In praise of “Coconut Ratz & Kung Fu Cowboys”
Most of my waking hours are spent absorbing the rays of a computer or cell phone screen, with the Pacific Ocean behind me, sandwiched between concrete and clouds.
Most of my thoughts are concerns that range from deteriorating my posture to transparency from government officials, my next deadline, ice cream beckoning me from the freezer, to recyclables going to landfill.
I’m worried about the loud noise the washing machine has started to make again. I worry about having enough money to cover my bills. I am concerned about what happens to people who have only been housed for a year because of the moratorium on evictions. I’m worried about putting on enough sunscreen.
These worries come and go. A professional risk of living as a working class citizen in America in 2021.
But recently, I found respite and perspective in the pages of Joakim “Jojo” Peter’s book, “Coconut Ratz & Kung Fu Cowboys: Tales of a Pacific Islander’s Childhood”. As part of my delayed (or should I say ongoing?) Participation in the #PasifikaReadathonChallenge, I bought the book and lately have been bathing in Ettal’s memories of Peter.
Her childhood, helping her grandfather fish and work in taro, go to church and school, and catch dragonflies with locks of hair, feels like a life even my older brothers lived. being children.
For most of us, life as children was a much simpler time and in the case of Ettal’s children in the 1960s, at least as Peter describes it, life was idyllic.
Peter, who got his PhD, and Jim Skouge did a great job captivating life on Ettal. I am ready to book a flight and a boat trip to settle in.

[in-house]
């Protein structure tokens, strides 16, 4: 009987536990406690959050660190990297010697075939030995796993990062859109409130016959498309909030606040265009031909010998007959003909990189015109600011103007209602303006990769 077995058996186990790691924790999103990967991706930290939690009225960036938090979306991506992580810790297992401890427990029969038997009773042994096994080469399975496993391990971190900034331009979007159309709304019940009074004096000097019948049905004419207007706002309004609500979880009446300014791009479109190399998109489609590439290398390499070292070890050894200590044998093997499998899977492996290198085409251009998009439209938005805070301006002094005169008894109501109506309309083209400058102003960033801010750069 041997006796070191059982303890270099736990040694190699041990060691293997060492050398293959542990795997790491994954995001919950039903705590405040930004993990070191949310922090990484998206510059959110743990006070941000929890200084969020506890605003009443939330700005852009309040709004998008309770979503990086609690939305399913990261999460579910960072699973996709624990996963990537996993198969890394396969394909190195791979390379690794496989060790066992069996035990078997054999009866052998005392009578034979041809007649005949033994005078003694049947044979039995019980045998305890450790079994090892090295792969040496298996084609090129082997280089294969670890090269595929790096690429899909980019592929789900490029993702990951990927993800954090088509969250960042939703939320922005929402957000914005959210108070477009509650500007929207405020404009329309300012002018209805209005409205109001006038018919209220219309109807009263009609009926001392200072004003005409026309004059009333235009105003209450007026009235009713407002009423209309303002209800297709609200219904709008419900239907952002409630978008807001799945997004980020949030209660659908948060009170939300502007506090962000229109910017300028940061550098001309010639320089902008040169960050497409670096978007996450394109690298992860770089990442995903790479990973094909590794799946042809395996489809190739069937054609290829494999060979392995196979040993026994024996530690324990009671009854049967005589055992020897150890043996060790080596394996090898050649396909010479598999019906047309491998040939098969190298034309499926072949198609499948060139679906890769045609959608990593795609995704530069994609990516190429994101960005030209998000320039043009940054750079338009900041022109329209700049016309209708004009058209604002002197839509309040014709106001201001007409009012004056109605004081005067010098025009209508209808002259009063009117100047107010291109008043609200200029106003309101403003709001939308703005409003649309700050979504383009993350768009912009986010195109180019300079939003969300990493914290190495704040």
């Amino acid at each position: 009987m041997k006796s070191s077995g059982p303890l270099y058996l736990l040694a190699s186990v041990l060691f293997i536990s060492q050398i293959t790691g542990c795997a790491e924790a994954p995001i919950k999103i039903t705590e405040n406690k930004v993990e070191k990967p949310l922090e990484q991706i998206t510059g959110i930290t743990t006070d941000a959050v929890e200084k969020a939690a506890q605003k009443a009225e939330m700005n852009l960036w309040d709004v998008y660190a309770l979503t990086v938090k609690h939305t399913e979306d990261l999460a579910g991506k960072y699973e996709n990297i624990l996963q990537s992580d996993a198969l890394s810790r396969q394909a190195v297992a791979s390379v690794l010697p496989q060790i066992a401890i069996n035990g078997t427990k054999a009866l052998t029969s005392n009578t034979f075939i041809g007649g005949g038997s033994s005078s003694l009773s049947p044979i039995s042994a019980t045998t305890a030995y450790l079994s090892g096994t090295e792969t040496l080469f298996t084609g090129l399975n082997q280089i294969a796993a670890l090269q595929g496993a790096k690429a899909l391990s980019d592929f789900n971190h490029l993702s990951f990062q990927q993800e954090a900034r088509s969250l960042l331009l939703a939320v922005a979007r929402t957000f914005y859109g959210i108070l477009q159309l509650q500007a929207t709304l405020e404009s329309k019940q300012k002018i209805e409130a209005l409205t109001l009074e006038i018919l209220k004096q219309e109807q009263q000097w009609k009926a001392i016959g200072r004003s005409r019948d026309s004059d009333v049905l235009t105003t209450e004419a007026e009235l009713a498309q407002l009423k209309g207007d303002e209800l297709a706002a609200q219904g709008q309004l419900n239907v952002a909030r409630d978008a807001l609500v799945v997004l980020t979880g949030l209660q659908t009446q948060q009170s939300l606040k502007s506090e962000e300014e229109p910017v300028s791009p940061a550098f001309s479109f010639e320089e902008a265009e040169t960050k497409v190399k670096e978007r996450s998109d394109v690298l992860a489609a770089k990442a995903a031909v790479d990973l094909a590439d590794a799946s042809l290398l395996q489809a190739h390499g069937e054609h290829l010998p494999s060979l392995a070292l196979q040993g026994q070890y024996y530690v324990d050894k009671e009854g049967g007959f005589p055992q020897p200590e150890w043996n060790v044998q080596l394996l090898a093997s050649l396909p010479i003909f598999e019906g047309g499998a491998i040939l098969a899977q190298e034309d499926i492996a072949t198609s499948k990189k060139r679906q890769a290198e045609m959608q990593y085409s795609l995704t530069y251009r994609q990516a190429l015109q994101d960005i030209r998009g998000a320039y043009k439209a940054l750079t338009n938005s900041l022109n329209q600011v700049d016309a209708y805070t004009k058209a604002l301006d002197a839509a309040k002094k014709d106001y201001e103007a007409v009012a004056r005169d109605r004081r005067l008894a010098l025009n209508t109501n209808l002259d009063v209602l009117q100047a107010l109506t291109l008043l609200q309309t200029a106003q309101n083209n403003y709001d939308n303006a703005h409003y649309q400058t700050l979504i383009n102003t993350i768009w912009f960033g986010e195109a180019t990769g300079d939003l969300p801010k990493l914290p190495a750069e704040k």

I have long amused myself by survival TV shows, even tempted to exist without Wi-Fi. (Although I was also quick to announce that I would be among the first victims of a zombie apocalypse, because who wants to live without Wi-Fi?)
However, it’s less about Wi-Fi. I almost find myself yearning for Peter’s youth. As he describes in “Coconut Ratz & Kung Fu Cowboys”, a fisherman’s surplus catch is not for sale, it must be shared. The people of the island pray together, heal themselves and deliver justice in a way that rehabilitates the offender and restores what is lost to the victim.
Peter remembers a time when he and his friends inadvertently burned down the roof of a woman’s kitchen in a dragonfly accident. Residents jumped with an assembly line of buckets to put out the blaze. Peter and his sidekicks, the delinquents, were tasked with rebuilding the woman’s roof.
I enjoyed every story, but this part of “Coconut Ratz” is probably my favorite part. I don’t know of a better way that these English words have ever been tied together: “Grandpa never motivated us to aspire to be ‘Number One’ – it was always about sacrificing yourself for the group; promote the well-being of the community; remember our ancestors; and respecting social norms.
It is common in our island cultures. I wonder how this feeling, which I also absorbed growing up, matches modern values. How does this sentiment align with recent efforts to set boundaries and implement self-care practices in support of mental health?
I do not want to dissuade these practices. I just want to ask myself. What would personal care for Coconut Ratz and Kung Fu Cowboys look like?
I haven’t finished reading the book and part of me doesn’t want to turn the last page. Peter has since passed away and I find him alive in this book, which is good because I’ve never met him in person. It would be a shame to leave the peaceful shores of Peter’s Ettal to return to my perch on the World Wide Web.
Jasmine Stole Weiss is a Micronesian freelance writer who worries about Wi-Fi in Guam. She writes more about it in her newsletter, The Husk, at thehusk.substack.com. Send your comments to [email protected]